County: Three centers will still take trash
By Matthew Whittle
Published in News on October 17, 2007 2:24 PM
After receiving multiple phone calls and faced with nearly two dozen residents at the Wayne County Board of Commissioners meeting Tuesday morning, county officials decided to temporarily reconsider the closing of three of the 13 solid waste convenience centers.
The decision to close the sites -- Jordan Chapel, Eureka and Fremont -- was made at the recommendation of the county's solid waste committee.
The last day the three were open was Saturday.
County Manager Lee Smith explained the decision was made because of concerns about the septic systems at all three, as well as their low traffic volume.
It was an issue that county officials had been examining for about a year.
"We've been looking at all the convenience centers," Smith said. "For a county our size, we have a large number of convenience centers, and the solid waste committee said that if we've got a problem, then we need to go ahead and close them."
He explained that other than Saturdays, the three sites often only receive one to five customers a day, while the other 10 average more than 100 people a day.
Each of the three also is faced with safety and environmental challenges -- primarily a lack of space to install new septic tanks.
In addition, the Fremont site is built on an old landfill and is located at the end of a dead-end road.
Smith also said the county is concerned that there are people -- both from outside the county and from inside the municipalities -- using the sites who don't pay the $40-per-year solid waste fee.
"I can't tell you how extensive it is, but we know it's happening," he said.
Unlike the landfill, which has a minimum $5 tipping fee, the centers are free.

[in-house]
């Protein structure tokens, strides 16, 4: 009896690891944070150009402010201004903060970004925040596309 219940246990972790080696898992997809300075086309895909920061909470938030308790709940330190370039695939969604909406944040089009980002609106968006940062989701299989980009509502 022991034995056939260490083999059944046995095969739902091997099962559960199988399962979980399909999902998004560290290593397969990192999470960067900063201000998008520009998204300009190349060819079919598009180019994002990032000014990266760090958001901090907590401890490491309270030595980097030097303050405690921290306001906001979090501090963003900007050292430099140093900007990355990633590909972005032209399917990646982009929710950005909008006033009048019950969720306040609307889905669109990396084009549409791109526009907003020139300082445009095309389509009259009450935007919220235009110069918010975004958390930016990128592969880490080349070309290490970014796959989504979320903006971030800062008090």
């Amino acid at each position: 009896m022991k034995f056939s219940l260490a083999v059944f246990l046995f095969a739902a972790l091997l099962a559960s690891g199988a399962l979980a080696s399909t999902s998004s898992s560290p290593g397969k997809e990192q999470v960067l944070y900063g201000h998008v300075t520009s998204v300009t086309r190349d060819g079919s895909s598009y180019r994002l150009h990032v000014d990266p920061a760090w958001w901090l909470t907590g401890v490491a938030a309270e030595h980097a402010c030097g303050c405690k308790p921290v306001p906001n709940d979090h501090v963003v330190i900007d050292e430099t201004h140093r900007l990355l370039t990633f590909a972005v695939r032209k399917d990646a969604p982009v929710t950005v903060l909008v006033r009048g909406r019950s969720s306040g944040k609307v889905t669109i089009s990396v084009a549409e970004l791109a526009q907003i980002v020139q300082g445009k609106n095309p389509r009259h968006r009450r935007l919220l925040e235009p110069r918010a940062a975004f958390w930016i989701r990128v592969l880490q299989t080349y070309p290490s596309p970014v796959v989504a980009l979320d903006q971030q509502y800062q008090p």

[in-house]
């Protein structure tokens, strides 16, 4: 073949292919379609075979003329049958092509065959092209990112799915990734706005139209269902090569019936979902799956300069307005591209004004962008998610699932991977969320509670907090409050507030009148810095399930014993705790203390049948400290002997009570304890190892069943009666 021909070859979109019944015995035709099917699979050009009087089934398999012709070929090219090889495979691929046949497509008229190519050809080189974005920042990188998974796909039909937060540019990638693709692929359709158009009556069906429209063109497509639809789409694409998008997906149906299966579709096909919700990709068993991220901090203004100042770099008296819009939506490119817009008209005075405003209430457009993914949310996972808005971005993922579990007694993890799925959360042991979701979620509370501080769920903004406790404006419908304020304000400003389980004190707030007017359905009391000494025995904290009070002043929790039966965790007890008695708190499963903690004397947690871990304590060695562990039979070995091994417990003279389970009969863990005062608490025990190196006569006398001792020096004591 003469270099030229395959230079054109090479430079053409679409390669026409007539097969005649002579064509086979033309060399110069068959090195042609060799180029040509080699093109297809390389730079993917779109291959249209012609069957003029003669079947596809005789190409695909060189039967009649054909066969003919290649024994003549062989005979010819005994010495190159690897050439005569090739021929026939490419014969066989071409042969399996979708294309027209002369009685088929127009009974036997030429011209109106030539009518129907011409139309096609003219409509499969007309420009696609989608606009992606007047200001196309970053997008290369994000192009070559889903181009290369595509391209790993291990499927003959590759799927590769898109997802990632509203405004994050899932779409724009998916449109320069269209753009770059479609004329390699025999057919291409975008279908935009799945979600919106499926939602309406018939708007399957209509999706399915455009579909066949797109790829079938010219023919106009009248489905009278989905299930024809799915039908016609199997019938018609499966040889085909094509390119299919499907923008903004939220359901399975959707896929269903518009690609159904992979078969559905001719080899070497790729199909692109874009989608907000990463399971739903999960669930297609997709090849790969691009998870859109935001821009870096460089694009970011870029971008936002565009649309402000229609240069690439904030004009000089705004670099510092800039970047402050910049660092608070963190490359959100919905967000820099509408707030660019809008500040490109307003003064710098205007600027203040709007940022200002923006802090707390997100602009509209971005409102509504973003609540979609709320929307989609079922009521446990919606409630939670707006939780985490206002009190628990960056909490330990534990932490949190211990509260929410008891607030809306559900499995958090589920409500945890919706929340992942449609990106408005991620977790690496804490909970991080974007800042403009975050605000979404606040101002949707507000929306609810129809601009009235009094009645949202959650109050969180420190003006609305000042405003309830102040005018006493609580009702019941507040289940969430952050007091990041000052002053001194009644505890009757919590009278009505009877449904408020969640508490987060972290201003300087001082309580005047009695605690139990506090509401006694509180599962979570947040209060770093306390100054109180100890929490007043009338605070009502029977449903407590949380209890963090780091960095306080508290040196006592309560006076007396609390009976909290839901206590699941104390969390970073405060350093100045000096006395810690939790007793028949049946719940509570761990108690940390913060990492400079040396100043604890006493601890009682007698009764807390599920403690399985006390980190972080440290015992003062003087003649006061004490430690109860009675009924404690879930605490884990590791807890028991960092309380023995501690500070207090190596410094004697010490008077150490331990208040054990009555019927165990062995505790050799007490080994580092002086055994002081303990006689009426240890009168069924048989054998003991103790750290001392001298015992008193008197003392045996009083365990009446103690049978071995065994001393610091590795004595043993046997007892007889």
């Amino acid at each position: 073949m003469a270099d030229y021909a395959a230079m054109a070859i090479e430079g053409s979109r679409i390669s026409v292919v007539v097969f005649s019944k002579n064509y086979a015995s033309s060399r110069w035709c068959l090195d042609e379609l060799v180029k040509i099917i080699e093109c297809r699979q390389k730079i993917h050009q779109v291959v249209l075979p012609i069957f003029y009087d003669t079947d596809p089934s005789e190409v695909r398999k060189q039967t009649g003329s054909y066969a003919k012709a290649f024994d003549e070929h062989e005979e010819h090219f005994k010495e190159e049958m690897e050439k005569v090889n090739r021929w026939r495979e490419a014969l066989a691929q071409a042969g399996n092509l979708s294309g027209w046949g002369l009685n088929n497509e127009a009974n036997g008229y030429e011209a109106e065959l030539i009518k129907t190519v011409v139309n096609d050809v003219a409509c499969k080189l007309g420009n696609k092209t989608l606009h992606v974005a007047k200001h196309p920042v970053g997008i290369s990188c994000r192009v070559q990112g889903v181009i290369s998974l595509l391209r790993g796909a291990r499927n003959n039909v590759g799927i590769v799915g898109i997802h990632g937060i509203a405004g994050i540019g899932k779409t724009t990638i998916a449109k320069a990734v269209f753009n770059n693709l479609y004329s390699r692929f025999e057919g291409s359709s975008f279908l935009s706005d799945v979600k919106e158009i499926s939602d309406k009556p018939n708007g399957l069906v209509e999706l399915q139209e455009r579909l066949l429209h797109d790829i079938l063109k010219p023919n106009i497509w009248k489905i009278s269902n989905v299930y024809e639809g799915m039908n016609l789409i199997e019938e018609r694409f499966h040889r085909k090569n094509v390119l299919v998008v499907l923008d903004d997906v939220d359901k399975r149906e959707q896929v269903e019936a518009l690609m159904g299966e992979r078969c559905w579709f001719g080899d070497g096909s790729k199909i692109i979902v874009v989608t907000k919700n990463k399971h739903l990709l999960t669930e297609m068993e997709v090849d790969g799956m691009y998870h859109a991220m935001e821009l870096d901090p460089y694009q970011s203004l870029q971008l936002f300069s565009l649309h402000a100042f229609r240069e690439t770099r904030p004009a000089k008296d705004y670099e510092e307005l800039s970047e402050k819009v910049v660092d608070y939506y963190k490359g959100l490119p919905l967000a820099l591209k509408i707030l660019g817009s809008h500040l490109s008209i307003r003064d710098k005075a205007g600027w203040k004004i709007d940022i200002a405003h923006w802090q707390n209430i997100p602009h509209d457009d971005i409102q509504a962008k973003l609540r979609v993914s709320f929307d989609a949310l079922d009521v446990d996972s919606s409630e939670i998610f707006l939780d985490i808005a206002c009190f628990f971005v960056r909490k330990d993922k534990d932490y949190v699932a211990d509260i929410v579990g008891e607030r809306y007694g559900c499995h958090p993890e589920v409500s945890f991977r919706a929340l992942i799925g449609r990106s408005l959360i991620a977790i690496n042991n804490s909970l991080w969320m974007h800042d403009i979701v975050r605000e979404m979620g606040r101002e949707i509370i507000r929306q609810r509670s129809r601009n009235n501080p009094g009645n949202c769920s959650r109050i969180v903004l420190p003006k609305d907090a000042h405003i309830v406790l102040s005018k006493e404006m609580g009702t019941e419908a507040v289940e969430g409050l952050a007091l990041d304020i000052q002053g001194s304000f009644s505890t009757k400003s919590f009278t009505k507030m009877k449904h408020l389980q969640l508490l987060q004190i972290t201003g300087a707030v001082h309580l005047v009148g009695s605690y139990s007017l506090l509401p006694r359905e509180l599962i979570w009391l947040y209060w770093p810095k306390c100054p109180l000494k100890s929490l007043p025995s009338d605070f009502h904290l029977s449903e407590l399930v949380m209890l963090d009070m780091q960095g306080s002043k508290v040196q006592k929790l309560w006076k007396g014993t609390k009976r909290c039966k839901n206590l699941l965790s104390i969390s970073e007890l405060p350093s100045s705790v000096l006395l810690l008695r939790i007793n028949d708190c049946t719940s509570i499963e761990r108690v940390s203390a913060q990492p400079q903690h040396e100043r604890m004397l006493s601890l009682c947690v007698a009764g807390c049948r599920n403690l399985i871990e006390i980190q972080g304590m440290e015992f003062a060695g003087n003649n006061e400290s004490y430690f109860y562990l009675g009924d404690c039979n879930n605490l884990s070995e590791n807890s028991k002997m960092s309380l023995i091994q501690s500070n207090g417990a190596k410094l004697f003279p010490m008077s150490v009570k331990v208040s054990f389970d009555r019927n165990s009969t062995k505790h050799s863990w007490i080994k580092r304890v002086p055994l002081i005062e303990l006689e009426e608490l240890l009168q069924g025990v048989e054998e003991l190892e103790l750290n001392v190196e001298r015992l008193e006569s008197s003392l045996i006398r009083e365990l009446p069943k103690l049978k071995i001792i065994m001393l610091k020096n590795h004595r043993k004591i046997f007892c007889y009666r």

Smith also explained that because of the growth in usage at the other sites, keeping low-use centers on line could create a need for more personnel to keep up with the flow of trash.
"I have to look at it from a cost standpoint," he said. "You have to look at your volume, where it is and where you need to locate."
On Tuesday, however, because of the public outcry, the county decided to temporarily reverse course and re-open the sites for 45 days while officials continue to study the matter.
"The numbers are low, but we do have to consider all the options and locations," Smith said.
He hopes to have all three back up and running by the end of the week.
Those who showed up at the meeting, however, were upset that they were simply told the sites would be re-opened and that there was no need for them to speak on the matter.
"We were under the impression we would be able to speak to the county commissioners," Dwight Rose said. "And we were just shuffled out."
They were asked, though, to leave their names and numbers so they could be contacted later -- and none chose to stay to speak during the public comment period toward the end of the meeting.
For most, the concern was one of convenience and the fact that closing the sites would require longer drives and more gas.
"We pay our taxes just like everybody else. We pay $40 a year to use the convenience center," G.B. Westbrook said.
Some were worried that the closing of the centers would only cause less recycling, more littering and illegal dumping as people decide not to drive to another site farther away.
Others were disappointed in the lack of advance notice.
"None of us knew anything about this," Patricia Rose said. "If you went to dump, you got a note that it would close Saturday, but there were a lot of people who didn't go until Saturday."
By the end of the 45 days, Smith said he hopes to have some options to present to the board. Among those proposals could be a reduction in hours, an expansion of the existing sites or the construction of a consolidated center between Eureka and Fremont.
"They are really a vital part of keeping Wayne County clean. We're just hoping for a viable solution," Phil Yelverton said.
Also Tuesday, with nobody from the public standing to speak, the commissioners approved the incentive package for Reuel Inc., as the company expands after acquiring the Traction Power Division of IMPulse Manufacturing of Mount Olive.
The package includes a $50,000 grant to match half of the governor's $100,000 One North Carolina Fund grant, as well as another tax grant worth up to $50,000 during years 2009, 2010 and 2011.
The former is required as part of the grant program, while the latter will come from the real and personal property taxes paid as a result of the company's expansion. Both are also expected to be matched by the city of Goldsboro.
Reuel is scheduled to create 50 new jobs over the next three years.
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